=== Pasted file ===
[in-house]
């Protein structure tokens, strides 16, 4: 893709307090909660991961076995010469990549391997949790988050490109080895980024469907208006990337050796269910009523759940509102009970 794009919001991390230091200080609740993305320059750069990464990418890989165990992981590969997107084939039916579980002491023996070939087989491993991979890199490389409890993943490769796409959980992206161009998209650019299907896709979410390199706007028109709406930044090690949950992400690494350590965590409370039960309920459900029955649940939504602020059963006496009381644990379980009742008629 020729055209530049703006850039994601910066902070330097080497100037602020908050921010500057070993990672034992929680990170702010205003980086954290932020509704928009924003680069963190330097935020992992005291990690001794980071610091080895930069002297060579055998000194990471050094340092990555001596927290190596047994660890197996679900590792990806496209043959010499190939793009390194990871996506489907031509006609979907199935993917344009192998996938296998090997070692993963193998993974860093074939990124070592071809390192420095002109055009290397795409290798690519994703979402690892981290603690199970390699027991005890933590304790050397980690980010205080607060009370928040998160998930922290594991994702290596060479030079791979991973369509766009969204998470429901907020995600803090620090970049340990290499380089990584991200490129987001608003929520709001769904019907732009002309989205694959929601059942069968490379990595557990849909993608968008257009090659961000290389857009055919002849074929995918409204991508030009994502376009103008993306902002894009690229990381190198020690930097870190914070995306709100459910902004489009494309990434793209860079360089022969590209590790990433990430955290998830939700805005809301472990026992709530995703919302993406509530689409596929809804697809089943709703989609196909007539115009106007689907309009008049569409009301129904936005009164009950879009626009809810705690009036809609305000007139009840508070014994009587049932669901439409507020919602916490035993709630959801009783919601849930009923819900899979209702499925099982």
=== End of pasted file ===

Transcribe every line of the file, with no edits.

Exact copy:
[in-house]
């Protein structure tokens, strides 16, 4: 893709307090909660991961076995010469990549391997949790988050490109080895980024469907208006990337050796269910009523759940509102009970 794009919001991390230091200080609740993305320059750069990464990418890989165990992981590969997107084939039916579980002491023996070939087989491993991979890199490389409890993943490769796409959980992206161009998209650019299907896709979410390199706007028109709406930044090690949950992400690494350590965590409370039960309920459900029955649940939504602020059963006496009381644990379980009742008629 020729055209530049703006850039994601910066902070330097080497100037602020908050921010500057070993990672034992929680990170702010205003980086954290932020509704928009924003680069963190330097935020992992005291990690001794980071610091080895930069002297060579055998000194990471050094340092990555001596927290190596047994660890197996679900590792990806496209043959010499190939793009390194990871996506489907031509006609979907199935993917344009192998996938296998090997070692993963193998993974860093074939990124070592071809390192420095002109055009290397795409290798690519994703979402690892981290603690199970390699027991005890933590304790050397980690980010205080607060009370928040998160998930922290594991994702290596060479030079791979991973369509766009969204998470429901907020995600803090620090970049340990290499380089990584991200490129987001608003929520709001769904019907732009002309989205694959929601059942069968490379990595557990849909993608968008257009090659961000290389857009055919002849074929995918409204991508030009994502376009103008993306902002894009690229990381190198020690930097870190914070995306709100459910902004489009494309990434793209860079360089022969590209590790990433990430955290998830939700805005809301472990026992709530995703919302993406509530689409596929809804697809089943709703989609196909007539115009106007689907309009008049569409009301129904936005009164009950879009626009809810705690009036809609305000007139009840508070014994009587049932669901439409507020919602916490035993709630959801009783919601849930009923819900899979209702499925099982």